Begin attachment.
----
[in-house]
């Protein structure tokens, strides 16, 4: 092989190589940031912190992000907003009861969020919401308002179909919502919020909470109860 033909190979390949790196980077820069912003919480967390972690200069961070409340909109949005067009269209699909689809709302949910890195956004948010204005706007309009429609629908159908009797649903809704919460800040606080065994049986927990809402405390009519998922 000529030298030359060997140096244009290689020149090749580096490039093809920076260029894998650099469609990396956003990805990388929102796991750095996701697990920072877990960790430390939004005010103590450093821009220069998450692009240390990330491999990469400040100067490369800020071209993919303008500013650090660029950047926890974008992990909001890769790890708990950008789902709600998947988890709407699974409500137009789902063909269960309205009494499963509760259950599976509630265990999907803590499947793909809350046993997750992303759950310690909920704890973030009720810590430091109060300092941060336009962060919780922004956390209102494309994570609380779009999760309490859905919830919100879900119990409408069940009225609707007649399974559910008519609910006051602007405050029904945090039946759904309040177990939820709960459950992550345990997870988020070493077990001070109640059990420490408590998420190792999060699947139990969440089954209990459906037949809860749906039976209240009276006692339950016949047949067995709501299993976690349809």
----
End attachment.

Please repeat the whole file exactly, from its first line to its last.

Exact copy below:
[in-house]
């Protein structure tokens, strides 16, 4: 092989190589940031912190992000907003009861969020919401308002179909919502919020909470109860 033909190979390949790196980077820069912003919480967390972690200069961070409340909109949005067009269209699909689809709302949910890195956004948010204005706007309009429609629908159908009797649903809704919460800040606080065994049986927990809402405390009519998922 000529030298030359060997140096244009290689020149090749580096490039093809920076260029894998650099469609990396956003990805990388929102796991750095996701697990920072877990960790430390939004005010103590450093821009220069998450692009240390990330491999990469400040100067490369800020071209993919303008500013650090660029950047926890974008992990909001890769790890708990950008789902709600998947988890709407699974409500137009789902063909269960309205009494499963509760259950599976509630265990999907803590499947793909809350046993997750992303759950310690909920704890973030009720810590430091109060300092941060336009962060919780922004956390209102494309994570609380779009999760309490859905919830919100879900119990409408069940009225609707007649399974559910008519609910006051602007405050029904945090039946759904309040177990939820709960459950992550345990997870988020070493077990001070109640059990420490408590998420190792999060699947139990969440089954209990459906037949809860749906039976209240009276006692339950016949047949067995709501299993976690349809």